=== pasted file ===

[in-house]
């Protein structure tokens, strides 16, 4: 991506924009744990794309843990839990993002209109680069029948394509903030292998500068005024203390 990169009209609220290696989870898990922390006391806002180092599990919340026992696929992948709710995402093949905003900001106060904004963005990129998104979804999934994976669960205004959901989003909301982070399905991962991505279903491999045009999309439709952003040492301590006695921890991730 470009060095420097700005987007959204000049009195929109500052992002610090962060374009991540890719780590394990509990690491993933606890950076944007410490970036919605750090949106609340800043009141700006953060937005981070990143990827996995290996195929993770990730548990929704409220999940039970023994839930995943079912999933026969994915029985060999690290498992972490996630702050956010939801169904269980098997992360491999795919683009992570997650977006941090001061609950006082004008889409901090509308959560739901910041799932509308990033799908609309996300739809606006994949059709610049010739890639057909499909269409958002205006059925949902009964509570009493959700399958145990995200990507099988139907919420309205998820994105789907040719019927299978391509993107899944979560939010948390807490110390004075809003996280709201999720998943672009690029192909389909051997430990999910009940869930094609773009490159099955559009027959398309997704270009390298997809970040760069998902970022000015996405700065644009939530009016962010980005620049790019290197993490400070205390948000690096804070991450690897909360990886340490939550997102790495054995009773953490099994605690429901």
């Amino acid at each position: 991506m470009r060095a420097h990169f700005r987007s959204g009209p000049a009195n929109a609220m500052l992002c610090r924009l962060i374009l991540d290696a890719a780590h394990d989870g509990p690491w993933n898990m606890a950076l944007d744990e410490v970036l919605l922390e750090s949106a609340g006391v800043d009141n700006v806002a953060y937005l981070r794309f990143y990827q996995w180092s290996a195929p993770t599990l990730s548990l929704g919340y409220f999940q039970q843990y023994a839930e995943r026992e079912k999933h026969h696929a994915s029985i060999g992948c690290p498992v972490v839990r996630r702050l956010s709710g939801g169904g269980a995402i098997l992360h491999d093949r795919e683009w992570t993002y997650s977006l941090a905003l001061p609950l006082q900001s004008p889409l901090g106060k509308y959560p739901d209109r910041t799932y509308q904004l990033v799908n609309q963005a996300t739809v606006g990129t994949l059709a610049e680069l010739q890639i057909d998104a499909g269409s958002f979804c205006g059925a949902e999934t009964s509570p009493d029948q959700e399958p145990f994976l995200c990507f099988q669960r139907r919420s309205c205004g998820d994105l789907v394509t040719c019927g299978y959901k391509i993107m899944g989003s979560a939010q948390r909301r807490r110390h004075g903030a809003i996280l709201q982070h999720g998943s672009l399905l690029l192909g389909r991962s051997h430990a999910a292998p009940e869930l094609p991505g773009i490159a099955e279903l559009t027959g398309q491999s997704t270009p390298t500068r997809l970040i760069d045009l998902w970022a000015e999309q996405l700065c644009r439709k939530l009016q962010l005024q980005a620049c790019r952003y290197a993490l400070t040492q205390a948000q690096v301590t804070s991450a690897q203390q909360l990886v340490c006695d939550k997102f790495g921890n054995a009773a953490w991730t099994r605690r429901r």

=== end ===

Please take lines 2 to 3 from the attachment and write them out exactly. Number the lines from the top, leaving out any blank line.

């Protein structure tokens, strides 16, 4: 991506924009744990794309843990839990993002209109680069029948394509903030292998500068005024203390 990169009209609220290696989870898990922390006391806002180092599990919340026992696929992948709710995402093949905003900001106060904004963005990129998104979804999934994976669960205004959901989003909301982070399905991962991505279903491999045009999309439709952003040492301590006695921890991730 470009060095420097700005987007959204000049009195929109500052992002610090962060374009991540890719780590394990509990690491993933606890950076944007410490970036919605750090949106609340800043009141700006953060937005981070990143990827996995290996195929993770990730548990929704409220999940039970023994839930995943079912999933026969994915029985060999690290498992972490996630702050956010939801169904269980098997992360491999795919683009992570997650977006941090001061609950006082004008889409901090509308959560739901910041799932509308990033799908609309996300739809606006994949059709610049010739890639057909499909269409958002205006059925949902009964509570009493959700399958145990995200990507099988139907919420309205998820994105789907040719019927299978391509993107899944979560939010948390807490110390004075809003996280709201999720998943672009690029192909389909051997430990999910009940869930094609773009490159099955559009027959398309997704270009390298997809970040760069998902970022000015996405700065644009939530009016962010980005620049790019290197993490400070205390948000690096804070991450690897909360990886340490939550997102790495054995009773953490099994605690429901």
């Amino acid at each position: 991506m470009r060095a420097h990169f700005r987007s959204g009209p000049a009195n929109a609220m500052l992002c610090r924009l962060i374009l991540d290696a890719a780590h394990d989870g509990p690491w993933n898990m606890a950076l944007d744990e410490v970036l919605l922390e750090s949106a609340g006391v800043d009141n700006v806002a953060y937005l981070r794309f990143y990827q996995w180092s290996a195929p993770t599990l990730s548990l929704g919340y409220f999940q039970q843990y023994a839930e995943r026992e079912k999933h026969h696929a994915s029985i060999g992948c690290p498992v972490v839990r996630r702050l956010s709710g939801g169904g269980a995402i098997l992360h491999d093949r795919e683009w992570t993002y997650s977006l941090a905003l001061p609950l006082q900001s004008p889409l901090g106060k509308y959560p739901d209109r910041t799932y509308q904004l990033v799908n609309q963005a996300t739809v606006g990129t994949l059709a610049e680069l010739q890639i057909d998104a499909g269409s958002f979804c205006g059925a949902e999934t009964s509570p009493d029948q959700e399958p145990f994976l995200c990507f099988q669960r139907r919420s309205c205004g998820d994105l789907v394509t040719c019927g299978y959901k391509i993107m899944g989003s979560a939010q948390r909301r807490r110390h004075g903030a809003i996280l709201q982070h999720g998943s672009l399905l690029l192909g389909r991962s051997h430990a999910a292998p009940e869930l094609p991505g773009i490159a099955e279903l559009t027959g398309q491999s997704t270009p390298t500068r997809l970040i760069d045009l998902w970022a000015e999309q996405l700065c644009r439709k939530l009016q962010l005024q980005a620049c790019r952003y290197a993490l400070t040492q205390a948000q690096v301590t804070s991450a690897q203390q909360l990886v340490c006695d939550k997102f790495g921890n054995a009773a953490w991730t099994r605690r429901r």